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Facebook Birthday Feature Raises Money For Charity

Stan Jensen, retired from working in sales at a Silicon Valley firm, received a message from Facebook asking if he wanted to mark the occasion of his birthday by dedicating the day to a cause. He did.

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Silhouettes of mobile users are seen next to a screen projection of Facebook logo in this picture illustration. VOA

When Behnoush Babzani turned 35, she threw a party. She also used her birthday to ask friends to donate to a cause she cares about deeply: helping people who need bone marrow transplants.

She herself received a bone marrow transplant from her brother.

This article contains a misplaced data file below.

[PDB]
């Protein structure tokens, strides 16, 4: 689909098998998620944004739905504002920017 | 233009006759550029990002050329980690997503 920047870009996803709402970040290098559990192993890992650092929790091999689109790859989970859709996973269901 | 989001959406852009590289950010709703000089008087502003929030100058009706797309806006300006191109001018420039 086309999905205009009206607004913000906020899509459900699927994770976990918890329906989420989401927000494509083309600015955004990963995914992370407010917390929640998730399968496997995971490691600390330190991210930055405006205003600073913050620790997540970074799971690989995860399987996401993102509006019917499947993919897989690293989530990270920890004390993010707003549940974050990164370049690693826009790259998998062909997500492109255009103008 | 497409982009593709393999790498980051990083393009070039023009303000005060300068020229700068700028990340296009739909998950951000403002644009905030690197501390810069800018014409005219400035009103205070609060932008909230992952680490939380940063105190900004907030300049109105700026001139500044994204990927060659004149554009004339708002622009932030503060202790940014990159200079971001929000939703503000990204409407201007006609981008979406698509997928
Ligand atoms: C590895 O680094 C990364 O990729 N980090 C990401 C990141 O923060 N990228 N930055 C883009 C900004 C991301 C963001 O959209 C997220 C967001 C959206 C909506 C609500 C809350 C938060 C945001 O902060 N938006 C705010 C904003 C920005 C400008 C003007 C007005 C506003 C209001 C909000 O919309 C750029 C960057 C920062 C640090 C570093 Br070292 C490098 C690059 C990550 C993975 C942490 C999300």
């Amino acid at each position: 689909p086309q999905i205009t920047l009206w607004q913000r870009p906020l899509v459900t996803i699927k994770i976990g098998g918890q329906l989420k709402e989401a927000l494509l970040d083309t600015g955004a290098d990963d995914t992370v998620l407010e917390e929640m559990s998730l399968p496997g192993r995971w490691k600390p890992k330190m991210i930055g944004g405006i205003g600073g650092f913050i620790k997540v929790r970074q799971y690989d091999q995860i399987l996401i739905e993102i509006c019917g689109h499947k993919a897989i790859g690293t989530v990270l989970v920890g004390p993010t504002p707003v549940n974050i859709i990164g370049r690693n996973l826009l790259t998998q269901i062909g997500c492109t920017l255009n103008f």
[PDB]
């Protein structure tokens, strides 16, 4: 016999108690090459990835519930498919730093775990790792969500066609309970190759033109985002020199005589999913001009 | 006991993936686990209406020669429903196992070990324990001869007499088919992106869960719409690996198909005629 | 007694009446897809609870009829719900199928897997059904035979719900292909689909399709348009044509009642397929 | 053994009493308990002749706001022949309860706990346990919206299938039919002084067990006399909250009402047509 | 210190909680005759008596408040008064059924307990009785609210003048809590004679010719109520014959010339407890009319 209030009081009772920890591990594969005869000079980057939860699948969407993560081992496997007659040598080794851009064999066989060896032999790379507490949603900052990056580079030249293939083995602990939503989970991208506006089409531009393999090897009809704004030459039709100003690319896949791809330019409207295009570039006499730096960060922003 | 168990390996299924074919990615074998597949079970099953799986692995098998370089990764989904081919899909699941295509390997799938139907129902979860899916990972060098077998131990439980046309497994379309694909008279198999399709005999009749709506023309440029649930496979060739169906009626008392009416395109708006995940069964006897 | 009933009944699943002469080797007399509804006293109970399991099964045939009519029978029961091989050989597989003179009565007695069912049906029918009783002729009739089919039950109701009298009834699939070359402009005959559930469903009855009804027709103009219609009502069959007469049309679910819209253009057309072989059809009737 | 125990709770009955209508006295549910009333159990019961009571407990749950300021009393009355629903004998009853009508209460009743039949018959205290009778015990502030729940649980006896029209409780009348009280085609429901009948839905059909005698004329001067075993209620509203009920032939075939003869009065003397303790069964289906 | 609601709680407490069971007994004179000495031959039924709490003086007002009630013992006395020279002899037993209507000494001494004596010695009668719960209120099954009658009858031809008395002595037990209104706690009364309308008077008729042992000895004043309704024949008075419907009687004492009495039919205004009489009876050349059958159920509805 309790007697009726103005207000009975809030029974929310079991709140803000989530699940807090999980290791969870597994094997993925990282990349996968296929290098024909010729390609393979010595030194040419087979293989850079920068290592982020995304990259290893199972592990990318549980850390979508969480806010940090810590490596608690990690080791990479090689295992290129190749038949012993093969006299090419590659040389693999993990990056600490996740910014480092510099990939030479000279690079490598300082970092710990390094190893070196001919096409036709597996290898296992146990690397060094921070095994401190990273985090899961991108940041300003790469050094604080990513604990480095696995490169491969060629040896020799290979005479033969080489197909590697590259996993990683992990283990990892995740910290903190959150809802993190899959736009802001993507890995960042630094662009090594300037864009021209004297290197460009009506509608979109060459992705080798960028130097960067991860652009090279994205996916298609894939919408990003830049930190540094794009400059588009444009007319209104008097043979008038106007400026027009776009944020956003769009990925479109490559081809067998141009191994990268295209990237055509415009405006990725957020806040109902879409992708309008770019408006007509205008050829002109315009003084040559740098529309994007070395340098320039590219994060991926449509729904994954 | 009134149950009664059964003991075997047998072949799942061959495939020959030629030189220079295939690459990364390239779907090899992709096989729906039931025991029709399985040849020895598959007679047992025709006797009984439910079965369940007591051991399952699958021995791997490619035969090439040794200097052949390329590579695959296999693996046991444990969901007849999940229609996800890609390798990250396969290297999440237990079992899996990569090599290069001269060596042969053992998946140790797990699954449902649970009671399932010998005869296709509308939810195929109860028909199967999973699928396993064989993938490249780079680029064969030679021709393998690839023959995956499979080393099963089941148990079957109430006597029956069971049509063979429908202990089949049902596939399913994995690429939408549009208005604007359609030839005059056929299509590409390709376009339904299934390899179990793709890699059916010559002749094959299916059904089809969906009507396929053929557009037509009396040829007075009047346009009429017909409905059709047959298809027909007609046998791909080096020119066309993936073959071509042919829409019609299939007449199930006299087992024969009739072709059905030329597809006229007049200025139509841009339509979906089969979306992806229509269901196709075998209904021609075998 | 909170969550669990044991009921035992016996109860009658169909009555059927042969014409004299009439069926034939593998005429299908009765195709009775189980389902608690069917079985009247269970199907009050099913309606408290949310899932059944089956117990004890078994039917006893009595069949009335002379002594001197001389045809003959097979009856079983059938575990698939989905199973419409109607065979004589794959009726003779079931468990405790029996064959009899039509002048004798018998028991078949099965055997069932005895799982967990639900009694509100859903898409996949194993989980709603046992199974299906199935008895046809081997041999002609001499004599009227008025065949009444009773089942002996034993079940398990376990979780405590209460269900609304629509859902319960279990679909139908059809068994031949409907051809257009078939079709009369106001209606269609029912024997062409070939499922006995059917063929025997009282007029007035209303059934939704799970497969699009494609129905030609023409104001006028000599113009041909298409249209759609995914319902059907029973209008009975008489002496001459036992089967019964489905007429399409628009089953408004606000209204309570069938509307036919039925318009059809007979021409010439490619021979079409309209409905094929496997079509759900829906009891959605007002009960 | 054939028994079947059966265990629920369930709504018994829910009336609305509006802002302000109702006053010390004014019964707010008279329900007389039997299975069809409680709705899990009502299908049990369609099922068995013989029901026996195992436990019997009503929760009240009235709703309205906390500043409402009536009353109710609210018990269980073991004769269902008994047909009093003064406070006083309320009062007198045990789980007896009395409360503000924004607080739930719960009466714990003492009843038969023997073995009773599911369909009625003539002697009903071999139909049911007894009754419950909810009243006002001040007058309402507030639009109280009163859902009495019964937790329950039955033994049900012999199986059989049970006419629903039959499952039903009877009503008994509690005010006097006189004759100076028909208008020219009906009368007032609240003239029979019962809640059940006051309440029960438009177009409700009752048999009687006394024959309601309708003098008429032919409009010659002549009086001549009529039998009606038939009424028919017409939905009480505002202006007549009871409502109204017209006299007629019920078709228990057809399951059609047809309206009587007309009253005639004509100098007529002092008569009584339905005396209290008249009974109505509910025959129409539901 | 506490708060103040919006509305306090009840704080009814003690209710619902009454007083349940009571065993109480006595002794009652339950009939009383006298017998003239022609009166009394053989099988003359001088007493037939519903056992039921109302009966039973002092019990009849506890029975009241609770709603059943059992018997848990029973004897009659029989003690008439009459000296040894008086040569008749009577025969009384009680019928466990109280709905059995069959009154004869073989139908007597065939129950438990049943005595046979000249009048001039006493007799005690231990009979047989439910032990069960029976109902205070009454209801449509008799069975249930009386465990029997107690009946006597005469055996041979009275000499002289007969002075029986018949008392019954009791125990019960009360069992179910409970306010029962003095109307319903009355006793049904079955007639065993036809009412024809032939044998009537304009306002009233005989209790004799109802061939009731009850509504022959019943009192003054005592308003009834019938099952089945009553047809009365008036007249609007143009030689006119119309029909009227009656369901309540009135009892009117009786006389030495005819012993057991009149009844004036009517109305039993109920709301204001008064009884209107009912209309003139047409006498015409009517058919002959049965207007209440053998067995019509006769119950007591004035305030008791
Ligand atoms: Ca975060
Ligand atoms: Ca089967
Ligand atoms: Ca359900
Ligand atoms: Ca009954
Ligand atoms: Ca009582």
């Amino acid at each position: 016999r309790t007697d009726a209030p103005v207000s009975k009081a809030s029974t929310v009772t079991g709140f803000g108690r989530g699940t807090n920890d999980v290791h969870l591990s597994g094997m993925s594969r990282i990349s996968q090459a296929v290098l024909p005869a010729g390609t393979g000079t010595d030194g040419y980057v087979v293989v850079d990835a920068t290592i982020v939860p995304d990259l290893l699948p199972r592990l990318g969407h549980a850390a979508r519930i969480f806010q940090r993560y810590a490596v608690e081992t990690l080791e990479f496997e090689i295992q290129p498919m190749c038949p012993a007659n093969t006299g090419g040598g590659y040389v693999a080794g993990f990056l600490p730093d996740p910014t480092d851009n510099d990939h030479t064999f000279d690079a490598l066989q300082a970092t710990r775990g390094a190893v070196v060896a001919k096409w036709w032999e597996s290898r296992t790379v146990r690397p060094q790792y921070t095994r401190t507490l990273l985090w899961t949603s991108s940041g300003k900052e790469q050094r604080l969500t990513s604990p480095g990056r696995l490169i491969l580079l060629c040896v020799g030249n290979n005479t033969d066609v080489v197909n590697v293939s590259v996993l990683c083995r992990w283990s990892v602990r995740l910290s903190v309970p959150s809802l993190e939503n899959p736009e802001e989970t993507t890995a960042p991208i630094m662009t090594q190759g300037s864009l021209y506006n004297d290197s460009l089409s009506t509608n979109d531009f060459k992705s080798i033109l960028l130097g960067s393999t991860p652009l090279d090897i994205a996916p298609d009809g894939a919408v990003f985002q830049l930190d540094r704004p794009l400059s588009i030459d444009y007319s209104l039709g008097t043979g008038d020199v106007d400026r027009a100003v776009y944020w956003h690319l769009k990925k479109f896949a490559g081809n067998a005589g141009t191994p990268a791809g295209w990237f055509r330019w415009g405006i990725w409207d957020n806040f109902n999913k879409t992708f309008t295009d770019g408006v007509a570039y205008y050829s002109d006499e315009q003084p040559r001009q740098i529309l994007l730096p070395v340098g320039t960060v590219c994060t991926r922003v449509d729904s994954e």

“It’s not that my body was making cancerous cells, it was that my body was making no cells,” she said. “So think about the boy in the bubble. I had to be isolated. I didn’t have an immune system to protect me.”

Using a new feature on Facebook, Babzani in a few clicks posted a photo of herself in a hospital gown when she was receiving treatment and she asked her friends to help raise $350.

New way to raise money for causes

Facebook has always been a convenient way to send birthday wishes to friends. Now users have started taking advantage of a new feature introduced a year ago by the popular social networking site to turn birthday wishes into donations to help a favorite cause.

It’s turned into a huge success for charities. In its first year, Facebook’s birthday fundraiser feature raised more than $300 million for charities around the world. With a new revenue source, some charities are rethinking some of their standard fundraising activities.